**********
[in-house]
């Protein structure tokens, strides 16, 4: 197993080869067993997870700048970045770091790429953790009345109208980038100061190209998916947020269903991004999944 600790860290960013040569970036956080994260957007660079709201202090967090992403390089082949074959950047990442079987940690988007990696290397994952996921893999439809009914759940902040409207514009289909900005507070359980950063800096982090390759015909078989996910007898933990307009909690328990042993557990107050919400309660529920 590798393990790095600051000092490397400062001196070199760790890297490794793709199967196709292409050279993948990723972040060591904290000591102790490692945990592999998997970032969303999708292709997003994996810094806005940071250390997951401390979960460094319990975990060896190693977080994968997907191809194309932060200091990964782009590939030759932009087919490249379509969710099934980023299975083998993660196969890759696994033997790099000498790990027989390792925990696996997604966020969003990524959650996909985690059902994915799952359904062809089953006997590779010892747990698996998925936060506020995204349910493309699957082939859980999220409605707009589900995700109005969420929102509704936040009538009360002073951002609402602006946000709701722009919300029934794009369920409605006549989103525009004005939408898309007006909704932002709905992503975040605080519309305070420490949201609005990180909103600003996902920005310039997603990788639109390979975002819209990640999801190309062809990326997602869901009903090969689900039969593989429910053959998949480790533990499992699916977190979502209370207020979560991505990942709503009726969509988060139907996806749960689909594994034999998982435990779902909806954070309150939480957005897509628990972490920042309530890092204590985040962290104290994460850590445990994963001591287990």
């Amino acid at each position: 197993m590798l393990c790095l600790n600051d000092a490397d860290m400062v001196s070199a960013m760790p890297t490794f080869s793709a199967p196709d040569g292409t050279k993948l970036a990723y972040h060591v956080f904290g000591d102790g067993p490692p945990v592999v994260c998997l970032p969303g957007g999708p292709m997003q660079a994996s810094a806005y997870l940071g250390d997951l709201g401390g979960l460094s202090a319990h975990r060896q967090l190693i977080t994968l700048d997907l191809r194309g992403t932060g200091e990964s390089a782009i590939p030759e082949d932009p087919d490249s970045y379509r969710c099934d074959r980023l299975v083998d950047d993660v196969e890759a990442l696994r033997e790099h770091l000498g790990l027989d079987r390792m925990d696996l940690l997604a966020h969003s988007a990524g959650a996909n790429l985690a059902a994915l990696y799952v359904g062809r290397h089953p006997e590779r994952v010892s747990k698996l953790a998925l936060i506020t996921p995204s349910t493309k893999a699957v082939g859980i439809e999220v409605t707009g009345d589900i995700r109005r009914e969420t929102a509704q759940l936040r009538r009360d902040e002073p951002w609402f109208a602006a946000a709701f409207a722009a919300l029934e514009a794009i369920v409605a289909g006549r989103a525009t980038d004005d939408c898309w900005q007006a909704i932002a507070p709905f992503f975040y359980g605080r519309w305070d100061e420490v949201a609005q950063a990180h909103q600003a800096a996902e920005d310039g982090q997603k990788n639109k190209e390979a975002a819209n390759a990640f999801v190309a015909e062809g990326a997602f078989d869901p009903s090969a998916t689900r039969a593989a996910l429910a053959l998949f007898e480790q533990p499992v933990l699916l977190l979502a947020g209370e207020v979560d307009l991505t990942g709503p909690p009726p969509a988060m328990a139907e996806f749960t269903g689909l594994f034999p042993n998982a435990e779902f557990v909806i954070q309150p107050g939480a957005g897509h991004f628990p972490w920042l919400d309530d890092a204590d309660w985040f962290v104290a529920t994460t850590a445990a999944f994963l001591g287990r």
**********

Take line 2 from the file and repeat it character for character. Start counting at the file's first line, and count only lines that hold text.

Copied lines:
């Protein structure tokens, strides 16, 4: 197993080869067993997870700048970045770091790429953790009345109208980038100061190209998916947020269903991004999944 600790860290960013040569970036956080994260957007660079709201202090967090992403390089082949074959950047990442079987940690988007990696290397994952996921893999439809009914759940902040409207514009289909900005507070359980950063800096982090390759015909078989996910007898933990307009909690328990042993557990107050919400309660529920 590798393990790095600051000092490397400062001196070199760790890297490794793709199967196709292409050279993948990723972040060591904290000591102790490692945990592999998997970032969303999708292709997003994996810094806005940071250390997951401390979960460094319990975990060896190693977080994968997907191809194309932060200091990964782009590939030759932009087919490249379509969710099934980023299975083998993660196969890759696994033997790099000498790990027989390792925990696996997604966020969003990524959650996909985690059902994915799952359904062809089953006997590779010892747990698996998925936060506020995204349910493309699957082939859980999220409605707009589900995700109005969420929102509704936040009538009360002073951002609402602006946000709701722009919300029934794009369920409605006549989103525009004005939408898309007006909704932002709905992503975040605080519309305070420490949201609005990180909103600003996902920005310039997603990788639109390979975002819209990640999801190309062809990326997602869901009903090969689900039969593989429910053959998949480790533990499992699916977190979502209370207020979560991505990942709503009726969509988060139907996806749960689909594994034999998982435990779902909806954070309150939480957005897509628990972490920042309530890092204590985040962290104290994460850590445990994963001591287990």